Important: This calculator is provided for educational purposes only and is not meant as legal, tax, estate planning or investment advice. You may want to review your overall tax plan with a tax professional. The results of these calculations are estimates based solely on user input and the assumptions of the calculator program. All examples are hypothetical and intended for illustrative purposes only. Investment results do not represent the future performance of any Franklin Templeton funds or 529 college investment plan. Before making any financial commitment regarding a Section 529 college savings plan, consult with the appropriate financial professional.
Investors should read the Investor Handbook carefully before investing and consider whether their or their beneficiary's home state offers any state tax or other state benefits such as financial aid, scholarship funds, and protection from creditors that are only available for investment in its qualified tuition program.
This information is being provided to you solely to assist you in making your own inquiries into potential financial aid opportunities. Franklin Templeton does not make any representation or warranty as to, and has not independently reviewed or verified, the accuracy or completeness of this information, and assumes no responsibility for any inaccurate information. You should validate, and take all responsibility for validating, all information with the financial aid provider and you should conduct your own investigation and analysis of their requirements and potential benefits.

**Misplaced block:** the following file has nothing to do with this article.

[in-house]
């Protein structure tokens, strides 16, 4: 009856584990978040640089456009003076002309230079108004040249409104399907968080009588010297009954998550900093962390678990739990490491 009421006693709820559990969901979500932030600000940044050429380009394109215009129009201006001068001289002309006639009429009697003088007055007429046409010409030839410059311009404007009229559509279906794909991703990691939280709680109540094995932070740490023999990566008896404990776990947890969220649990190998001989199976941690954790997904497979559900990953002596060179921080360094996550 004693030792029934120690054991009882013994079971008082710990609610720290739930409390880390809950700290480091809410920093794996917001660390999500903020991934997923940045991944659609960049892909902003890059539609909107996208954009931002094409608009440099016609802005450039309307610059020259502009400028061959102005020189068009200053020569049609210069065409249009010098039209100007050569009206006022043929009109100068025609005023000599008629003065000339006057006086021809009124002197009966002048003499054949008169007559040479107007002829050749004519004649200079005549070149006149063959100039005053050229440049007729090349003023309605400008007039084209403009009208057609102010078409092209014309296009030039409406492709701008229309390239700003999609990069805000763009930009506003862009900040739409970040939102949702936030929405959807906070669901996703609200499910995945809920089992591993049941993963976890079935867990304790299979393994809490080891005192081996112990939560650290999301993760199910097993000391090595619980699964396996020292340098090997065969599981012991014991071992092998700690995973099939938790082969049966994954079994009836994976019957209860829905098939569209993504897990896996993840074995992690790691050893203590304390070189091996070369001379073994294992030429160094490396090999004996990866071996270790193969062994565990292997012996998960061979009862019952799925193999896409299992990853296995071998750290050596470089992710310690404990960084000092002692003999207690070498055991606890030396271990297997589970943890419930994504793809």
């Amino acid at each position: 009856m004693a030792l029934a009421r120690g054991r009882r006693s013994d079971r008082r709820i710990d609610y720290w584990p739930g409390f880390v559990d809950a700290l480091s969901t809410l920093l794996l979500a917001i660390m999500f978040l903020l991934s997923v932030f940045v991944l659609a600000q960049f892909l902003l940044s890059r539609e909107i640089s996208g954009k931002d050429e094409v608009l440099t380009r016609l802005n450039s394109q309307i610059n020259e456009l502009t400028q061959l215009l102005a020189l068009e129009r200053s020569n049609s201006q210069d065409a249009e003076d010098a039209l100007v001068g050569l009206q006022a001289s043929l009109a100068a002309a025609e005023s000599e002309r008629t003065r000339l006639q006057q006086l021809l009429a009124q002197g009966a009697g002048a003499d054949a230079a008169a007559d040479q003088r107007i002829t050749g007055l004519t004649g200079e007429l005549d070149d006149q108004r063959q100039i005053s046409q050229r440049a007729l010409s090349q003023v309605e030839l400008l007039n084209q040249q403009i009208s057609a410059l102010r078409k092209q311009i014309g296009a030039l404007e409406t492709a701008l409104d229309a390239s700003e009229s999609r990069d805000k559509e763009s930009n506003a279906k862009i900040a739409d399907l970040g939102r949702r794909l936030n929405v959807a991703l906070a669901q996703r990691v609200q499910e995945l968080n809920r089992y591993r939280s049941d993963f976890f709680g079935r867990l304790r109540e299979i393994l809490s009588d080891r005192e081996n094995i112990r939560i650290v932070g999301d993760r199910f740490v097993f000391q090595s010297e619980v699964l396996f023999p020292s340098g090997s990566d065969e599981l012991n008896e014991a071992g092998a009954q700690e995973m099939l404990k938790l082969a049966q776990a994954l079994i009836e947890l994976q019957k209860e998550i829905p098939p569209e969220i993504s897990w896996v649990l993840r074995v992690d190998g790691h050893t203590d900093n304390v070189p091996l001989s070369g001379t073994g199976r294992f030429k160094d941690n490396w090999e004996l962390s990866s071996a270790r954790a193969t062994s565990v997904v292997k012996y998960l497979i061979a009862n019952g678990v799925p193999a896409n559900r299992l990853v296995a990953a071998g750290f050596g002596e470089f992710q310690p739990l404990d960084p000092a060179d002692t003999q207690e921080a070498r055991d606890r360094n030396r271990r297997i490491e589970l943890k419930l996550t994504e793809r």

The following assumptions are made when calculating the student's Expected Family Contribution (EFC):
Households contain one parent if Parent 2 Income field is left blank.